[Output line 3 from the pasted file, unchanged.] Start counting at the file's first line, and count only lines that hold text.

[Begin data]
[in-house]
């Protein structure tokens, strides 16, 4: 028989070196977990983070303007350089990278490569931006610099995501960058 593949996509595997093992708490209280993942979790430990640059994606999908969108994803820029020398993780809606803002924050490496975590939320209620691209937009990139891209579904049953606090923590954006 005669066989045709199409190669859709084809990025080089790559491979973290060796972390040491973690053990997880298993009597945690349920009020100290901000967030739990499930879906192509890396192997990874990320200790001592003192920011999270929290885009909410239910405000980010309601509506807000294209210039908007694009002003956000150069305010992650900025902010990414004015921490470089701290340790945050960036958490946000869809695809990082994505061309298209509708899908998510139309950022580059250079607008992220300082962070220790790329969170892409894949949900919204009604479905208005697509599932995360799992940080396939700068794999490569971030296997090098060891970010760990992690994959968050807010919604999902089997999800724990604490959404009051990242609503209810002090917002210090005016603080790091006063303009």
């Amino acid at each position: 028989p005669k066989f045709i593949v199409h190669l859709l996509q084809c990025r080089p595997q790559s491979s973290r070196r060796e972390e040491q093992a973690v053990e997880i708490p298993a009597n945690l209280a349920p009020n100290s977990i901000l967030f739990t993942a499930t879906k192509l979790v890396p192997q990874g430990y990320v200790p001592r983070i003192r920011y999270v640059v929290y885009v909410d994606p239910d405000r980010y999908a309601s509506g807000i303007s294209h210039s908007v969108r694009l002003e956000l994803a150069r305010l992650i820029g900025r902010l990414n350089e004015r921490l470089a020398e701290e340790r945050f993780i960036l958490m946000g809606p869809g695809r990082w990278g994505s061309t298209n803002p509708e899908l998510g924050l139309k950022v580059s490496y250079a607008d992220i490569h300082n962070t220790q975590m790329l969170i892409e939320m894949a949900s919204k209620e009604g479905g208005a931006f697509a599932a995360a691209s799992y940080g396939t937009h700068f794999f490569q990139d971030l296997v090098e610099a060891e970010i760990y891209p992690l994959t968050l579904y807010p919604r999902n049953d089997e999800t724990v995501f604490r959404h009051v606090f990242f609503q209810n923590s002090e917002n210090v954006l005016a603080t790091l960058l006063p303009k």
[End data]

């Amino acid at each position: 028989p005669k066989f045709i593949v199409h190669l859709l996509q084809c990025r080089p595997q790559s491979s973290r070196r060796e972390e040491q093992a973690v053990e997880i708490p298993a009597n945690l209280a349920p009020n100290s977990i901000l967030f739990t993942a499930t879906k192509l979790v890396p192997q990874g430990y990320v200790p001592r983070i003192r920011y999270v640059v929290y885009v909410d994606p239910d405000r980010y999908a309601s509506g807000i303007s294209h210039s908007v969108r694009l002003e956000l994803a150069r305010l992650i820029g900025r902010l990414n350089e004015r921490l470089a020398e701290e340790r945050f993780i960036l958490m946000g809606p869809g695809r990082w990278g994505s061309t298209n803002p509708e899908l998510g924050l139309k950022v580059s490496y250079a607008d992220i490569h300082n962070t220790q975590m790329l969170i892409e939320m894949a949900s919204k209620e009604g479905g208005a931006f697509a599932a995360a691209s799992y940080g396939t937009h700068f794999f490569q990139d971030l296997v090098e610099a060891e970010i760990y891209p992690l994959t968050l579904y807010p919604r999902n049953d089997e999800t724990v995501f604490r959404h009051v606090f990242f609503q209810n923590s002090e917002n210090v954006l005016a603080t790091l960058l006063p303009k």